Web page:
Battle of King's Ferry

 

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King's Ferry, THE. Between Stony Point and Verplanck's Point, on the Hudson River, just below the lower entrance to the Highlands, was an important crossing-place, known as the King's Ferry. It was by this ferry that the great route from the Eastern to the Middle States crossed the Hudson. It was defended by two forts Stony Point on the west side, and Fort Lafayette, at Verplanck's Point, on the east.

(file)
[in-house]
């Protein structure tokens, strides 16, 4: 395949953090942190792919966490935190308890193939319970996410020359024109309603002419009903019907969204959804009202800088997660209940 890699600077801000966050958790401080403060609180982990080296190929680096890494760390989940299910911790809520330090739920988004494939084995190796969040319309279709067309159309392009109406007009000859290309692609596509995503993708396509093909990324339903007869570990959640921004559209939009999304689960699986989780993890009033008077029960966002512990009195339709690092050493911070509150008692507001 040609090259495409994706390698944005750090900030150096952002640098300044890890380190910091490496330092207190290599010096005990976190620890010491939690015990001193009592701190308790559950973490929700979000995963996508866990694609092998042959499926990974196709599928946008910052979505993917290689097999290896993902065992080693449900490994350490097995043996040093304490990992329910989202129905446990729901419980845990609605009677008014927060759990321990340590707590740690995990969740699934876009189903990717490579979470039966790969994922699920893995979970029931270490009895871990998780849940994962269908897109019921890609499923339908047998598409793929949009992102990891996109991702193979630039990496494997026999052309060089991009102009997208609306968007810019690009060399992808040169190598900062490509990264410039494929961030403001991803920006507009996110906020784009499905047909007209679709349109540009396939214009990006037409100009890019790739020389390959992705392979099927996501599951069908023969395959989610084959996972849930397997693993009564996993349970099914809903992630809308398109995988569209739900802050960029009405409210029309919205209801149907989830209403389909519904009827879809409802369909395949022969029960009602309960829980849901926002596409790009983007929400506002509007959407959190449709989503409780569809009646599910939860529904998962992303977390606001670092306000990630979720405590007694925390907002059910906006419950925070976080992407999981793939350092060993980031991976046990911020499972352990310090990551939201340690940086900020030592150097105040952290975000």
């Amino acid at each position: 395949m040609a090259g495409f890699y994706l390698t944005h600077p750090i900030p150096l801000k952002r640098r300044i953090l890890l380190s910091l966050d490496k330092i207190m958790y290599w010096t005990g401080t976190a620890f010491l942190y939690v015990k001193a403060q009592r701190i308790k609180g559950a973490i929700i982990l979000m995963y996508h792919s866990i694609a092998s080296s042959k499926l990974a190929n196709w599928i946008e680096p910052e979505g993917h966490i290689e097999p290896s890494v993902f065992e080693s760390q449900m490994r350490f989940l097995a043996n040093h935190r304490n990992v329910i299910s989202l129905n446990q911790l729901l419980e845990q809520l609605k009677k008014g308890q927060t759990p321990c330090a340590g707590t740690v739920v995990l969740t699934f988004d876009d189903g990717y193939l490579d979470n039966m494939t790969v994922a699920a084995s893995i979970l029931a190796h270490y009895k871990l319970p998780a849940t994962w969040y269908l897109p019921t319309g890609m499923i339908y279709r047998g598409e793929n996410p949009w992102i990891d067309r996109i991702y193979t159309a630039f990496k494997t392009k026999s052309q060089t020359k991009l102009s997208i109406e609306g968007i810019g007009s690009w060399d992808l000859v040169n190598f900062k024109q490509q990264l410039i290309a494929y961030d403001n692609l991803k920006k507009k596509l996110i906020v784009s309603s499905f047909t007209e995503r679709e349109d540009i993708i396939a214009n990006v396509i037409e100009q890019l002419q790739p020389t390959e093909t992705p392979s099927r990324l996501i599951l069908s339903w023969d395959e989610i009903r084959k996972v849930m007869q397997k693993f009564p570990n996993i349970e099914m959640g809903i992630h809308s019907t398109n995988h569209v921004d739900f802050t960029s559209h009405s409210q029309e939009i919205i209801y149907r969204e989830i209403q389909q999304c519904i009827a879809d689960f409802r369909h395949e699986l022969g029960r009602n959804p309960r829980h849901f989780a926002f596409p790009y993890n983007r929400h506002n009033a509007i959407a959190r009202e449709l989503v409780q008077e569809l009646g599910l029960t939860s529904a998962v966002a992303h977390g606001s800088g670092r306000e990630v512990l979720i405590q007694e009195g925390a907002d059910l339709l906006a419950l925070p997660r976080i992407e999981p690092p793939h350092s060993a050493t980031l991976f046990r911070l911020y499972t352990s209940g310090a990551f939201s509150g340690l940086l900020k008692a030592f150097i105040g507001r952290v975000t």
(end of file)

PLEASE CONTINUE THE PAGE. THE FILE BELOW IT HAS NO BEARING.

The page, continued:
Sir Henry Clinton resolved to seize this ferry and its defenses. On the return of the expedition of Matthews and Collier from Virginia, Sir Henry ascended the Hudson with the same squadron and 6,000 soldiers. He landed his troops on both sides of the river, May 31, 1779, a few miles below the forts. The works on Stony Point were unfinished, and, on the approach of the British, were abandoned. Cannon were placed on its outer works, and brought to bear on the fort at Verplanck's Point, which, invested on the land side, was compelled to surrender, June 1, after a spirited resistance.

 

 

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